Some paths to an event seem particularly labyrinthine, which only adds to the joy once a project reaches an unexpected destination.
When Adam David Morton arrived to take up his Professorship at Sydney in 2014, it coincided with a merging and re-foundation of a number of local Capital reading groups. A group of students were about to embark on reading Peter Thomas’s prize-winning book The Gramscian Moment, and so this initiative was brought under the auspices of the Department of Political Economy and expanded to become the Past & Present Reading Group. The group has been tackling classic and contemporary heterodox books over the last 18 months, most recently Samuel Knafo’s The Making of Modern Finance.
On finishing Peter’s book, those working specifically with Gramsci’s texts began reading the Critical English Edition of the Prison Notebooks. We met weekly to discuss them, and in the process developed an event to bring together higher degree research (HDR) students working with Gramsci’s writings from around Australia. An early thought that we might discuss our experience of reading Peter’s book with him, initially proposed to be via Skype, expanded into asking him to participate in the workshop.
With the generous support of the Department of Political Economy and the School of Political and Social Sciences, the Gramsci workshop took place at the end of last month. The day involved a range of impressive PhD student papers, bookended by keynote addresses from internationally renowned Gramsci specialists Adam Morton and Peter Thomas. The keynote papers have already been made available online (here and here).
The call for papers for the event was focussed on method in Gramsci, and his urging that we study with ‘heroic fury’ any new theory. On the day, I felt two themes around method ran through the papers — the questions of the translatability of Gramsci’s conceptions and of what method to use to study the Prison Notebooks themselves.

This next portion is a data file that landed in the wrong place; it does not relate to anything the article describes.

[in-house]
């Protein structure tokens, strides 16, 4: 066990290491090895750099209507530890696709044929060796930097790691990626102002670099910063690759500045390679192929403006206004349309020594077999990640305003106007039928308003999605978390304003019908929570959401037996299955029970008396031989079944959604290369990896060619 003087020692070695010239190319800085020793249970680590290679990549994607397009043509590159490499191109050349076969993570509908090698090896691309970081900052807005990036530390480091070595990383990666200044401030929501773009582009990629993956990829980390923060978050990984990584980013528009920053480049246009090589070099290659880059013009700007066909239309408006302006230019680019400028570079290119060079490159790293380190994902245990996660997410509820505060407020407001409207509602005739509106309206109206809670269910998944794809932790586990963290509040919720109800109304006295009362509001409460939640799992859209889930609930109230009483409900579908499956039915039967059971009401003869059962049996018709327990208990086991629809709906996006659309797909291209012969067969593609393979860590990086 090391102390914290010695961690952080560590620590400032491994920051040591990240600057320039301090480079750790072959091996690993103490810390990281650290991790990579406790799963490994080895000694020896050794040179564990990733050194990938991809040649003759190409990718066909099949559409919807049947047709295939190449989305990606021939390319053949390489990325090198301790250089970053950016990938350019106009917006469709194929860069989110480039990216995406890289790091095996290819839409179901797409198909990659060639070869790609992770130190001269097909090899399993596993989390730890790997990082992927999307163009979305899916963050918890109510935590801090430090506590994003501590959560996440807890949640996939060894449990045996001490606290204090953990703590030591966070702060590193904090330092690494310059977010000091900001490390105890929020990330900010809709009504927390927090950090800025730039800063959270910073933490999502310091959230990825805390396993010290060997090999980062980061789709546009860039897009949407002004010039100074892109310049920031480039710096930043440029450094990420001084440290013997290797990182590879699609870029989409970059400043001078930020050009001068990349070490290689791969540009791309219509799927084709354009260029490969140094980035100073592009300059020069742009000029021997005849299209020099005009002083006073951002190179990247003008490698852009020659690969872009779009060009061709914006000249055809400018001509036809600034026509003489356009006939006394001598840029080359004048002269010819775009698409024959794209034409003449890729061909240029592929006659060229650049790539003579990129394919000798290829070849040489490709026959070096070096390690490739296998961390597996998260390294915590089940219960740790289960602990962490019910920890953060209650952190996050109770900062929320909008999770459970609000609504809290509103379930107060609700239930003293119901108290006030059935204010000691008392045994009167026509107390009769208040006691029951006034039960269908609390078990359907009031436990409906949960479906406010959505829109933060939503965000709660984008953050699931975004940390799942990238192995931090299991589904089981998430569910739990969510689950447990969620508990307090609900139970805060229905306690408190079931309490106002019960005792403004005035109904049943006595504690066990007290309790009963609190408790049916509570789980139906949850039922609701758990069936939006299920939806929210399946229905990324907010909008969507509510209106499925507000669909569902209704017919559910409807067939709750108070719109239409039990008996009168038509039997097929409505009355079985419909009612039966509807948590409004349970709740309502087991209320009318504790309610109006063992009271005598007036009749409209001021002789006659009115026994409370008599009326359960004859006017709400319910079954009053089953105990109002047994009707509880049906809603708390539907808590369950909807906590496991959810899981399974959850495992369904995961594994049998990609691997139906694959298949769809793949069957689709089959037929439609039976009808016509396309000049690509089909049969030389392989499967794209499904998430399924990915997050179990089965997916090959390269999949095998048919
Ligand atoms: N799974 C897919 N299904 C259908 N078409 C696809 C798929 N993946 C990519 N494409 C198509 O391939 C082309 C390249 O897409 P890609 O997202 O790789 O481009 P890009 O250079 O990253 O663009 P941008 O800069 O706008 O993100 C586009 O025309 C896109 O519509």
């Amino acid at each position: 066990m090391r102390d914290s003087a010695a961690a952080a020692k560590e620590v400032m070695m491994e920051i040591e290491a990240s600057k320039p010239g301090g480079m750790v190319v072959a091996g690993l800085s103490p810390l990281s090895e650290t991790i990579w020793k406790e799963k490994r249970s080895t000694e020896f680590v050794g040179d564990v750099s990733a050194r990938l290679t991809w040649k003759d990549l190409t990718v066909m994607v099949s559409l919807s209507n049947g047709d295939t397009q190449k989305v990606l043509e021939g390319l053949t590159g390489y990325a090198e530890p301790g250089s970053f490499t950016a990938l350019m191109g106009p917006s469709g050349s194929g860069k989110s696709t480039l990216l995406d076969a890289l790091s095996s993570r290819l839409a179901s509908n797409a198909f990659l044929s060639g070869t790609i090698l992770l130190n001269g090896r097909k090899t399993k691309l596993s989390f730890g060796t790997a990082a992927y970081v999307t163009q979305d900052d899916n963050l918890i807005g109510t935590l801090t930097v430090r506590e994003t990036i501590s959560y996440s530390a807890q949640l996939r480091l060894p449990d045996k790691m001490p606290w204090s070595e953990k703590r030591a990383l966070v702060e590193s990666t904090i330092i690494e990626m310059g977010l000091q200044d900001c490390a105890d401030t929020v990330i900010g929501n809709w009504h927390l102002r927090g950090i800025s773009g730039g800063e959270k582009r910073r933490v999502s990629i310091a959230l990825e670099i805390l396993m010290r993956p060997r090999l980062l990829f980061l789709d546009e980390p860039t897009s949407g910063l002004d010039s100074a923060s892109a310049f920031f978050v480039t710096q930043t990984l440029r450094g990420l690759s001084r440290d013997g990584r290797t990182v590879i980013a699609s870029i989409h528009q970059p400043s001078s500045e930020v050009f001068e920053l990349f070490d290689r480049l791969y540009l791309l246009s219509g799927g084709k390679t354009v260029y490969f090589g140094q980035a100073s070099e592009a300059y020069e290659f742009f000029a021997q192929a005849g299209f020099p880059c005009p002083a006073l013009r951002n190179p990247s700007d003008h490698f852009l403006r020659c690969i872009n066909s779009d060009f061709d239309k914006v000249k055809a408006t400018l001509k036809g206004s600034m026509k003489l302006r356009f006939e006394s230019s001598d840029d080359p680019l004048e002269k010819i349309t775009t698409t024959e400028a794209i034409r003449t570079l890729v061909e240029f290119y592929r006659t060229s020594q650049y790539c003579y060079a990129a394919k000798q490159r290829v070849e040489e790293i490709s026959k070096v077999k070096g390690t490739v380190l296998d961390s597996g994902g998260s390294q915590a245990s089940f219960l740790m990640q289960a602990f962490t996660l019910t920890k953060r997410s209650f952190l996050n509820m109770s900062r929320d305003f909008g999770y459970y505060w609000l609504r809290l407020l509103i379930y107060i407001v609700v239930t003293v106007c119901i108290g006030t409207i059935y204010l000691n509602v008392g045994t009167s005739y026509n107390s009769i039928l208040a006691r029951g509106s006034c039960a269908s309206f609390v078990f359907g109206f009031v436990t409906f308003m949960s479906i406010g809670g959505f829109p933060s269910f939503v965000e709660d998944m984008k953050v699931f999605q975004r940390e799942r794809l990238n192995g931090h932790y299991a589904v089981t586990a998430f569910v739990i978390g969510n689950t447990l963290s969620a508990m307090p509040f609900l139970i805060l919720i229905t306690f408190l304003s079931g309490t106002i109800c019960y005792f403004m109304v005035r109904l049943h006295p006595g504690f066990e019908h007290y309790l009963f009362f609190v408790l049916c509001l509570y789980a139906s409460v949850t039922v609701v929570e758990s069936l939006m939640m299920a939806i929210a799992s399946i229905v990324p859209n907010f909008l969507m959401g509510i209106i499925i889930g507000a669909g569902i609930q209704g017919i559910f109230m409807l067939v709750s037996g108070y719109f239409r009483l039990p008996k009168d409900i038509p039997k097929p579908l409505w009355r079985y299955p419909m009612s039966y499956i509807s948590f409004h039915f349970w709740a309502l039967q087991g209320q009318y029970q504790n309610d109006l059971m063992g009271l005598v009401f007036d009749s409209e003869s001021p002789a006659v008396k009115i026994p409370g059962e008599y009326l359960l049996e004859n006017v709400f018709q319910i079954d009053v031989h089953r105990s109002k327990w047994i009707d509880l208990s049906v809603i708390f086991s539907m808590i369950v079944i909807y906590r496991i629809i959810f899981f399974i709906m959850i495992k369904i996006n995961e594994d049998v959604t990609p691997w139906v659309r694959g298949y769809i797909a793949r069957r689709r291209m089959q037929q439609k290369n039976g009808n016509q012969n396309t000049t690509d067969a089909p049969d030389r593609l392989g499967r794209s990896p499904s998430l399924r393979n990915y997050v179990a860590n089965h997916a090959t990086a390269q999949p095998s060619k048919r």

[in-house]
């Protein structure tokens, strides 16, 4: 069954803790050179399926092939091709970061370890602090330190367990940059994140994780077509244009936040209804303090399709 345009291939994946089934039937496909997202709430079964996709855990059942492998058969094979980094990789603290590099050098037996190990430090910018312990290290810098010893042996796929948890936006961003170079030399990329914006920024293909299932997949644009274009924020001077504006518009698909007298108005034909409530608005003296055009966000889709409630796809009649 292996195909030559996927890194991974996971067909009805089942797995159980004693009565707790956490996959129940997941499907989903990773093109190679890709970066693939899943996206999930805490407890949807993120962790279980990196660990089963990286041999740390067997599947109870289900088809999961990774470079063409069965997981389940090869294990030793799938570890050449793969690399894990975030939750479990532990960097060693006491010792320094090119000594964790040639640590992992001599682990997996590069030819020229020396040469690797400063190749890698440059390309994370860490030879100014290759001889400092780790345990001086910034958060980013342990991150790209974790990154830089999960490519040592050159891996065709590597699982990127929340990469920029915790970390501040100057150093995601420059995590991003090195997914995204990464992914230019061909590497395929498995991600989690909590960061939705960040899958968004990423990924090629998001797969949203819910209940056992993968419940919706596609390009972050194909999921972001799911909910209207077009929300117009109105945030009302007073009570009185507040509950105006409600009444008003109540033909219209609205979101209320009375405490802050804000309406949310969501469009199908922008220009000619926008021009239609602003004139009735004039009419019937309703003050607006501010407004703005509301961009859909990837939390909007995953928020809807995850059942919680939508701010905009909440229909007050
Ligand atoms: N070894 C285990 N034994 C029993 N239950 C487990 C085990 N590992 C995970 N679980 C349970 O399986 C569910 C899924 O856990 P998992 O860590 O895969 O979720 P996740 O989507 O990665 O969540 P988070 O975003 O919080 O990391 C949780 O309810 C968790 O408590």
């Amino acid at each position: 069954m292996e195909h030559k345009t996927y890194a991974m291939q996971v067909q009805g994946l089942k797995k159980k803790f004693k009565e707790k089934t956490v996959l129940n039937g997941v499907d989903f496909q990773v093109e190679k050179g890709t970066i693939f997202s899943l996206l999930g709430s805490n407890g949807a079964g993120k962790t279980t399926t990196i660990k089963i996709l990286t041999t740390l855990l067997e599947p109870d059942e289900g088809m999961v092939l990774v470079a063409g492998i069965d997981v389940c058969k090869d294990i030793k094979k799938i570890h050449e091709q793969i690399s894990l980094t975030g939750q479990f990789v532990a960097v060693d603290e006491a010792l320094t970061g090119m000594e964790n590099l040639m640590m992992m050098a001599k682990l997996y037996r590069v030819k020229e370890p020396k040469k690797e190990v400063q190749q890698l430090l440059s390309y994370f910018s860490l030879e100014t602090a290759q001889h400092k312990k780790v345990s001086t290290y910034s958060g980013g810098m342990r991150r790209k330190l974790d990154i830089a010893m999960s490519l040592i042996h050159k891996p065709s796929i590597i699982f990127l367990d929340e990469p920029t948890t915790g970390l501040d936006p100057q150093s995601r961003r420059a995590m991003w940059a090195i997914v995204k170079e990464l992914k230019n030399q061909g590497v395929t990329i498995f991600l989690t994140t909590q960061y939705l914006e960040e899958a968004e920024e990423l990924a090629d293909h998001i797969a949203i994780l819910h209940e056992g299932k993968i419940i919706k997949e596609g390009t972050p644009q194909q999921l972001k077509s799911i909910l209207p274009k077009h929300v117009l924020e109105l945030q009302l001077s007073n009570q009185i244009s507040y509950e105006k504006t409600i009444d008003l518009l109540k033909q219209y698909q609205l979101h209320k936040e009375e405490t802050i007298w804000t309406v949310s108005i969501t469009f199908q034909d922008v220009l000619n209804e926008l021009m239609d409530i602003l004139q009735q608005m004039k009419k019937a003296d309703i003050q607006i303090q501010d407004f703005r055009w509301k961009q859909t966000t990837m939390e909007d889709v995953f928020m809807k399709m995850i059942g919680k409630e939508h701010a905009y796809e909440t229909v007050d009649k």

Gramsci’s conceptions developed in a close study of various locations and historical moments — not least of all the Risorgimento in Italy — and many of the papers raised the issue of how one can ‘translate’ Gramsci to another time. They asked how Gramsci’s work might usefully aid social inquiry about other moments and geographic locations. This is a question raised by many Gramsci scholars, and as Adam argues in his book Unravelling Gramsci it is crucial to be attentive to how Gramsci’s ideas developed within his historical context before discerning any contemporary relevance. Quoting (and contesting) Randall Germain and Michael Kenny, in that book, he notes that there is ‘the need to historicise Gramsci and display “greater sensitivity to the general problems of meaning and understanding in the history of ideas” as well as pay “far greater attention to the problems of meaning and interpretation embedded in his ideas”’.
With Gramsci, perhaps more so than some other theorists, this task is complex because of the open-ended form of the Notebooks — their both circular and progressive structure, and incomplete form. This open-ended nature leads many to argue there can’t be, therefore, only one true Gramsci.
Thus in using Gramsci’s work, there is a need to be attentive to the historical specificity of Gramsci’s conceptions and an acknowledgement that the nature of the Notebooks means this is not always plain. Additionally, the history of alteration and adaptation of Gramsci’s conceptions in the secondary literature, often without making such shifts clear, further complicates this task.